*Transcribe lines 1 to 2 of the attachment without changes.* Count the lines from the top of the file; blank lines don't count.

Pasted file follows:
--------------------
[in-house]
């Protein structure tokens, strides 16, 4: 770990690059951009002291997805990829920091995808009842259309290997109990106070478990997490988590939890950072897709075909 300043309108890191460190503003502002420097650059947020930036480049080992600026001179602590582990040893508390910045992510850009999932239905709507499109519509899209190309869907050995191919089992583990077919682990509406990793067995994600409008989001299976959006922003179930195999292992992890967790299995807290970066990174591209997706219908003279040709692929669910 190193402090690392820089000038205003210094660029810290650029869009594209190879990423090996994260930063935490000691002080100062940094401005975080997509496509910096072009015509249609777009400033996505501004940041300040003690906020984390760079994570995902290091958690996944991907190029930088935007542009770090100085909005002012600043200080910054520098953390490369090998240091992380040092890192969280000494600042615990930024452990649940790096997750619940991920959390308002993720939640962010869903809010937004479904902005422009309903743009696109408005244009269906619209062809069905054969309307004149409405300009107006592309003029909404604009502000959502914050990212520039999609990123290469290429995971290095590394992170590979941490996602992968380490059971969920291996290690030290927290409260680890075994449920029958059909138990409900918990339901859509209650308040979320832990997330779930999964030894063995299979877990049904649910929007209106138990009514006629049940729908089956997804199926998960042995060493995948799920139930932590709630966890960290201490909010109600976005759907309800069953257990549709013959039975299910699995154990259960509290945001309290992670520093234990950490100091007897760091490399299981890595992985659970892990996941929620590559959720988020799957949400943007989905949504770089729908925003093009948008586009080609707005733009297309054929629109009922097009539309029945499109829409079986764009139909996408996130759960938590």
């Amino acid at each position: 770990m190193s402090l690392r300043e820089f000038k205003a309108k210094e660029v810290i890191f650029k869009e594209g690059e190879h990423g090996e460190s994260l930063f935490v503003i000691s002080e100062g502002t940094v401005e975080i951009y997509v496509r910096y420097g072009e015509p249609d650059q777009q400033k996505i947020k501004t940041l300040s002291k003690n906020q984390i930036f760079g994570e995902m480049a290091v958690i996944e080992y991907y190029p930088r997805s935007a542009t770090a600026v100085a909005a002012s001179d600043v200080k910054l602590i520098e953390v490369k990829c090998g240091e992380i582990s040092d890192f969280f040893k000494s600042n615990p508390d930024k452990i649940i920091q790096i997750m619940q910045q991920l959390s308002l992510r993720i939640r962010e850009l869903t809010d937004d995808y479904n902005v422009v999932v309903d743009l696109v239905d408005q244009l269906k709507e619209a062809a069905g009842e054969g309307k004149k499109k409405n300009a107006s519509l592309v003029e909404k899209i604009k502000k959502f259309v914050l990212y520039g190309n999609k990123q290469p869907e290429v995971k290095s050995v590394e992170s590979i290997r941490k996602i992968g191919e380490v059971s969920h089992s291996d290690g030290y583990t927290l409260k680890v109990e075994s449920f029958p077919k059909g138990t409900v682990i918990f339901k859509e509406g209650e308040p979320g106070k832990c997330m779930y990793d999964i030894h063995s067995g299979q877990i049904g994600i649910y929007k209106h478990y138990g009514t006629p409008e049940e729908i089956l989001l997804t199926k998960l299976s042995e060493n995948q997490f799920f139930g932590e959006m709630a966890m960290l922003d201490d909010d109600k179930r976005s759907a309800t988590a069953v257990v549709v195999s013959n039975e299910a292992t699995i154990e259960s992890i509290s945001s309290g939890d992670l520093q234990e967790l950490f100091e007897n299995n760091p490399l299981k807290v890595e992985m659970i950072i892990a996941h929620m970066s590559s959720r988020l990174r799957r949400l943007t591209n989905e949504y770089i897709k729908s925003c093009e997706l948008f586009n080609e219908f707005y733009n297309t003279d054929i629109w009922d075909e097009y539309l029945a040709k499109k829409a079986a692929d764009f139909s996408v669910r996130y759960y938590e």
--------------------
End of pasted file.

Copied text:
[in-house]
């Protein structure tokens, strides 16, 4: 770990690059951009002291997805990829920091995808009842259309290997109990106070478990997490988590939890950072897709075909 300043309108890191460190503003502002420097650059947020930036480049080992600026001179602590582990040893508390910045992510850009999932239905709507499109519509899209190309869907050995191919089992583990077919682990509406990793067995994600409008989001299976959006922003179930195999292992992890967790299995807290970066990174591209997706219908003279040709692929669910 190193402090690392820089000038205003210094660029810290650029869009594209190879990423090996994260930063935490000691002080100062940094401005975080997509496509910096072009015509249609777009400033996505501004940041300040003690906020984390760079994570995902290091958690996944991907190029930088935007542009770090100085909005002012600043200080910054520098953390490369090998240091992380040092890192969280000494600042615990930024452990649940790096997750619940991920959390308002993720939640962010869903809010937004479904902005422009309903743009696109408005244009269906619209062809069905054969309307004149409405300009107006592309003029909404604009502000959502914050990212520039999609990123290469290429995971290095590394992170590979941490996602992968380490059971969920291996290690030290927290409260680890075994449920029958059909138990409900918990339901859509209650308040979320832990997330779930999964030894063995299979877990049904649910929007209106138990009514006629049940729908089956997804199926998960042995060493995948799920139930932590709630966890960290201490909010109600976005759907309800069953257990549709013959039975299910699995154990259960509290945001309290992670520093234990950490100091007897760091490399299981890595992985659970892990996941929620590559959720988020799957949400943007989905949504770089729908925003093009948008586009080609707005733009297309054929629109009922097009539309029945499109829409079986764009139909996408996130759960938590």